How German reparations kick-started the Israeli economy

In September 1952, Israel and Germany signed an agreement that would provide the fledgling Jewish state with reparations money for crimes committed against the Jewish people during the Holocaust. Aside from attempting to right a historical wrong, this agreement would ultimately set the groundwork for Israel’s first economic boom.

Over the years, Germany has paid the Israeli government and its citizens an estimated $60 billion in reparations (according to figures from the Claims Conference, the organization long involved in reparations negotiations). This inflow of foreign currency was critical in providing for the needs of the hundreds of thousands of destitute new immigrants flocking to Israel’s shores after the state was established. It also enabled the newly born state to finance major infrastructure projects, such as the National Water Carrier, and build hundreds of factories.

At the time, though, the idea that the Jewish state would take compensation – or, as some dubbed it, “blood money” – from Germany sparked bitter controversy. Then-Prime Minister David Ben-Gurion was attacked from both left and right for what many perceived as a move designed to absolve the Germans of their guilt for crimes committed during the Holocaust. Some of the most violent protests in Israeli history erupted as the Knesset convened to vote on passing the Reparations Agreement.


Tens of thousands of Israelis protest against reparations talks between Israel and Germany, in Tel Aviv, 1952. (Hans Fin/GPO)

In retrospect, it is clear that German reparations money helped Israel avert a major economic catastrophe in its formative years. “In the early 1950s, Israel was in dire economic straits,” notes Benny Bental, a professor of economics at the University of Haifa. “The country was facing security threats, it needed to absorb huge numbers of immigrants who came with nothing, and food was running out. The reparations money from Germany basically saved the economy.”

According to the Claims Conference, to date more than 278,000 survivors have received lifetime pensions from the German government. Hundreds of thousands more have received one-time grants. Yoram Gabbay, a prominent Israeli economist who has worked in both the public and private sectors, notes that in the early years, the amount of money coming into the country each year through the Reparations Agreement was equivalent to revenues from export sales. “That’s pretty incredible when you think about it,” he remarks.

When the Reparations Agreement first took effect, he notes, the government had introduced strict austerity measures, which involved rationing food and other basic commodities. “At the time, there was very little aid coming from the United States,” says Gabbay. “Were it not for the German reparations, Israel would probably have been forced to continue rationing for another three to four years, and we wouldn’t have been able to import. The accelerated growth we later experienced in the 1960s would have been delayed.”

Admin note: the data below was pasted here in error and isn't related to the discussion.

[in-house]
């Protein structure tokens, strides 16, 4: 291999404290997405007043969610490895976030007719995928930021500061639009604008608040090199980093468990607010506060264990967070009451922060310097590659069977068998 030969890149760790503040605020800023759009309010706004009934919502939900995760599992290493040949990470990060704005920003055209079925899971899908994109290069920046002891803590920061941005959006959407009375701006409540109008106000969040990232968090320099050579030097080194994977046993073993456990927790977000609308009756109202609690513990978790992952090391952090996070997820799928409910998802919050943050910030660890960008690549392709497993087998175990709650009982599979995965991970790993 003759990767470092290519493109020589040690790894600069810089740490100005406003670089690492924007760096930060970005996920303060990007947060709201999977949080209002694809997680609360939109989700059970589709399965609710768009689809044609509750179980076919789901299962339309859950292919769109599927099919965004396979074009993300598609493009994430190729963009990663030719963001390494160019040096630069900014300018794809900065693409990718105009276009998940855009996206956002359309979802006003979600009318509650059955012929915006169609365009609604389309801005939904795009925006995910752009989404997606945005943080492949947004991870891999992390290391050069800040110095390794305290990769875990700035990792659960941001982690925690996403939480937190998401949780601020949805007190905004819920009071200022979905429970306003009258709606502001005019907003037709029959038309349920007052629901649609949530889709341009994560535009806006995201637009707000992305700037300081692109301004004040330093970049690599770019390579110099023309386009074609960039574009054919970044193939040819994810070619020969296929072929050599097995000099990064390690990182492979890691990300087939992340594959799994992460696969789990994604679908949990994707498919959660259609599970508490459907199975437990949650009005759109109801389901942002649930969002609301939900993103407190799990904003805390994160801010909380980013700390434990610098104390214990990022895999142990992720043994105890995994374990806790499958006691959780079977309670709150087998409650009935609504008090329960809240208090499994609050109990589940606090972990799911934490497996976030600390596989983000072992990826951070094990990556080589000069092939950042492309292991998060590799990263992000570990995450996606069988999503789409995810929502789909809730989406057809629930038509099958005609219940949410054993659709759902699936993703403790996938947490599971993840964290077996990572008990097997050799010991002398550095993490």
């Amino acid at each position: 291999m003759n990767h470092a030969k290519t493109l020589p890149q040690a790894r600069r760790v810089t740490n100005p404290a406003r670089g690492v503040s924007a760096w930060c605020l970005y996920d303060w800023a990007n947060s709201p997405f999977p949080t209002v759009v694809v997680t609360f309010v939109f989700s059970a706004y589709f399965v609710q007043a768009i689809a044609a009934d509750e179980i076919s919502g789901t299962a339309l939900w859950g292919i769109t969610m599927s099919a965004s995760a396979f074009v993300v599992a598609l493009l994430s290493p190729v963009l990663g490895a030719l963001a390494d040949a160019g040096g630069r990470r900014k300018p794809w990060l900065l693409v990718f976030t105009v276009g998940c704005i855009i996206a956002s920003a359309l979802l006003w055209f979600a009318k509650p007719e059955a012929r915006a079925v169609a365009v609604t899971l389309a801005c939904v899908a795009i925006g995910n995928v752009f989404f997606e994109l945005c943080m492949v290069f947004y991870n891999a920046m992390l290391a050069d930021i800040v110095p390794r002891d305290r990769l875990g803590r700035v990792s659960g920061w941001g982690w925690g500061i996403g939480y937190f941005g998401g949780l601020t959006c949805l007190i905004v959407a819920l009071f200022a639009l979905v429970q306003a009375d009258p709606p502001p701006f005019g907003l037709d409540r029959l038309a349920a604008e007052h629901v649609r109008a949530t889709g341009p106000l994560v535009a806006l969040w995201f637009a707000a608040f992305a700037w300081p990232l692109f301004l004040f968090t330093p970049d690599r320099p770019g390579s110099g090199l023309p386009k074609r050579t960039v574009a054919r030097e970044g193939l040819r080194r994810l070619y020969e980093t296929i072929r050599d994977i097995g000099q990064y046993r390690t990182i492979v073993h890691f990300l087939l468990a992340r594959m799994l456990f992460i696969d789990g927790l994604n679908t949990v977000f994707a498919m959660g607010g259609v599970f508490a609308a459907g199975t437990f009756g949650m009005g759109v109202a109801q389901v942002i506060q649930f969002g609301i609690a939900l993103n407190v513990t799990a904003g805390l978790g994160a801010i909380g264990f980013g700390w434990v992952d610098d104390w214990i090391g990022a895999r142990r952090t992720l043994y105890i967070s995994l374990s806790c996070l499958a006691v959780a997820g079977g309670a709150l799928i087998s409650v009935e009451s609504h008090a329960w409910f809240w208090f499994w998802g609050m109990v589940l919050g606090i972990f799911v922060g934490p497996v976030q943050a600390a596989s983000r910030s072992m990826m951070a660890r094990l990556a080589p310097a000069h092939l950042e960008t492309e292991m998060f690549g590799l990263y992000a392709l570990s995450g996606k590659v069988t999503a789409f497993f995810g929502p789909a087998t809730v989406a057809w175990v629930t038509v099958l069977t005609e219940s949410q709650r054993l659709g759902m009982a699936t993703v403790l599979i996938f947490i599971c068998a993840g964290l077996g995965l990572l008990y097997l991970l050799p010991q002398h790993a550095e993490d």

Initially, most of the reparations money went directly to the Israeli government. But since the mid-1960s, the vast majority has been paid straight into the bank accounts of survivors. Over the years, many outsiders have wondered how Israelis manage to spend so much more than they earn. One answer could be the German reparations money, which has helped boost the bank accounts of many tens of thousands in the country.

The irony of history: Germans arming Jews

Israel and Germany reached a deal this week regarding the sale of four new missile boats from Germany after Berlin agreed to slash about $382 million off the total cost, officials on both sides said. Israel's purchase of the vessels to protect its offshore gas rigs is being underwritten by a cool $128 million from the German government.

The deal is the latest in the long-running German policy of providing Israel “what it needs to maintain its security,” as former Chancellor Gerhard Schröder stated in 2002. Arms exchange between the two countries goes back all the way to the fifties. While Israel received some weapons from West Germany in the earlier part of that decade, in 1957, five years after the Reparations Agreement, Israel and Germany engaged in top-secret defense talks.

Though the full extent of these exchanges over the years is not known, German aid is believed to have been crucial in key Israeli battles, including the 1967 Six-Day War and the 1973 Yom Kippur War. After German unification in 1990, Berlin also provided arms and funds during the 1991 Gulf War, according to a 2007 U.S. Congress report. That report also claimed that, during the Cold War, Israel passed intelligence to Bonn on Soviet weapons captured in the Mideast.